In his speech shortly after the results were announced, the far-left candidate Jean-Luc Mélenchon, who was narrowly defeated in the first round, came down hard on Emmanuel Macron. In his view, Macron was re-elected in a "presidential monarchy for lack of alternatives". However, 42% of his electorate voted for Macron in the second round (see graph). Never before has the approval rating of a president in the second round of voting been so poor. His "inaction on climate policy" was nothing less than "a crime". No wonder that the Minister of Culture, Roselyne Bachelot, subsequently remarked with irritation how radical she found the tone of this election campaign. With the exception of the television debate between Marine Le Pen and Emmanuel Macron four days before the second round, in which both candidates visibly tried to adopt a more respectful tone, the far-right and far-left candidates were repeatedly conspicuous for their strong slips. In the final stages of the election campaign, Marine Le Pen spoke of getting rid of the "oligarchs", meaning the French elite, against whom "the people" should revolt - the similarity in style to Donald Trump can hardly be denied. Le Pen’s "campaign aide", the extreme right-winger Éric Zemmour, continued to offer his help in his speech on Sunday. With 122,000 supporters of his movement "Reconquête"(Reconquest), the fight for France would continue, and the nationalist voices would have to unite to form a "national union" in order to win the fight in the upcoming parliamentary elections. This refers to a coalition between Zemmour's new party and Le Pen's Rassemblement National as well as Nicolas Dupont-Aignan's small party "Debout la France" (roughly: France stands up). Even those conservatives who no longer wanted to belong to the Républicains would be welcome to join this union, Zemmour said, which was promptly rejected from the ranks of the former People's Party.
The latter, however, addressed the high approval ratings for Le Pen, who was able to position herself more broadly in the geographical distribution of her votes than in 2017. This is particularly problematic for the conservative Republicans, as they, like the Socialists, are traditionally well anchored locally, where they have been able to maintain their position as the former People's Party. Christian Jacob, leader of the conservatives, therefore stressed that the strategy in the future must also lie on this territorial anchoring. Macron must acknowledge the fact that about nine million French people live below the poverty line - this explains the strong voices of protest in the country. The upcoming parliamentary elections are all the more important now, after all, the people's representatives are elected in the constituency.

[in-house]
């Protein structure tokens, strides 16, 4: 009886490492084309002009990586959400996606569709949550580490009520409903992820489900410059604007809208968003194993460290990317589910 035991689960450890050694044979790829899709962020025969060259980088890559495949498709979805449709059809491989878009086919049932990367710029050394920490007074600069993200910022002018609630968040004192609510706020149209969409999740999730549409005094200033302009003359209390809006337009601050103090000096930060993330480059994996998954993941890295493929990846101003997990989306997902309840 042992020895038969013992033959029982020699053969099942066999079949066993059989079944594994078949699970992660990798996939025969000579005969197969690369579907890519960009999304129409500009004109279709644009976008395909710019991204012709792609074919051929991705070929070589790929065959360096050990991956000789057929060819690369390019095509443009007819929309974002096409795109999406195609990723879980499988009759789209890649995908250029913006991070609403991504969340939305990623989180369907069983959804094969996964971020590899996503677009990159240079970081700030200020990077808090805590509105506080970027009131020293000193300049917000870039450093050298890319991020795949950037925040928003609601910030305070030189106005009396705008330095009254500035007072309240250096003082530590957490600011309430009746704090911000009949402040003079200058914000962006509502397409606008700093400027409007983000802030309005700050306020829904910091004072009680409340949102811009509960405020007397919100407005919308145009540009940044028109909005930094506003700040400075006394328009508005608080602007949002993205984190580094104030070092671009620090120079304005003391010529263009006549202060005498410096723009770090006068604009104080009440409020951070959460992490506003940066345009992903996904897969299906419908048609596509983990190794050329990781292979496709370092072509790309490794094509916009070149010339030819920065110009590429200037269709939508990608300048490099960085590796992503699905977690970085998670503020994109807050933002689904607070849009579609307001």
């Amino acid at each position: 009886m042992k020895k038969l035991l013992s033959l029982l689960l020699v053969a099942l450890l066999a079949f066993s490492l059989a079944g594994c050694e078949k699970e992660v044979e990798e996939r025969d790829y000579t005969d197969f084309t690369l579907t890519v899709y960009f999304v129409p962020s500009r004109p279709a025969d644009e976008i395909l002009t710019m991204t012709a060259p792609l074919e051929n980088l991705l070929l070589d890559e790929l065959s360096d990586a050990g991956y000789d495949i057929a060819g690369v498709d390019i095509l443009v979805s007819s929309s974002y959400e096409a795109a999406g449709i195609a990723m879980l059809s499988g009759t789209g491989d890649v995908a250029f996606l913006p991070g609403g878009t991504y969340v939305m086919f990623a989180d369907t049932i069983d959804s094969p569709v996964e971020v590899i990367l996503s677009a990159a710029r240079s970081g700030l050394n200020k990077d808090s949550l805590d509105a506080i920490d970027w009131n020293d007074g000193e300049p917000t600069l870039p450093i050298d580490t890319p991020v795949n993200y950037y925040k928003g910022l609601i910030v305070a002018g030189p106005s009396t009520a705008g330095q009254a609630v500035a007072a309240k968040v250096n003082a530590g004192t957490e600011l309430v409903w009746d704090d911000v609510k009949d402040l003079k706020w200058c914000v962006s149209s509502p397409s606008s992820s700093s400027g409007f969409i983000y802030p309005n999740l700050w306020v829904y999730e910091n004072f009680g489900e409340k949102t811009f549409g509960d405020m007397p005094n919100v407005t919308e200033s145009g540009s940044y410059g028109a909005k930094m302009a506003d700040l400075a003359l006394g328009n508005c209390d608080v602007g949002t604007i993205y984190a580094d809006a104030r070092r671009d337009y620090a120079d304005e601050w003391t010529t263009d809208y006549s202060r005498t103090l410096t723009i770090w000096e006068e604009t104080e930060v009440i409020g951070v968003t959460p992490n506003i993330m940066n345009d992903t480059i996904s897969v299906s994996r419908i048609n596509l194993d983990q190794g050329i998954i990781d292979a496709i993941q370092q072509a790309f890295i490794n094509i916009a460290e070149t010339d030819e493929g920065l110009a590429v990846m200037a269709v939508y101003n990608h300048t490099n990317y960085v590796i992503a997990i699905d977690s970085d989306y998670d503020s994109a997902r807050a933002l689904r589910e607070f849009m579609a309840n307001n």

Parliamentary Elections in June as a Third Round?
Traditionally, due to low voter turn-out, parliamentary elections arouse less interest in French society. However, this election campaign gives the impression that the parliamentary elections could become the decisive factor for the further development of the political landscape in France.
In her speech after the announcement of the result, Marine Le Pen emphasised that despite her defeat, the result as such was a victory. She also announced her intention to remain politically engaged and to lead the "great battle" of the parliamentary elections in June together with the vice-president of the Rassemblement National, Jordan Bardella. He said it was intolerable to simply accept the automatic re-election of En Marche in the French National Assembly, favoured by the electoral system, and to accept Macron's "brutal approach". So, as is often the case in France, political debates seem to be conducted with much more virulence than in other countries: after the election is before the election.
Jeanette Süß is a European Affairs Manager in the "European Dialogue" Brussels office of the Friedrich Naumann Foundation for Freedom.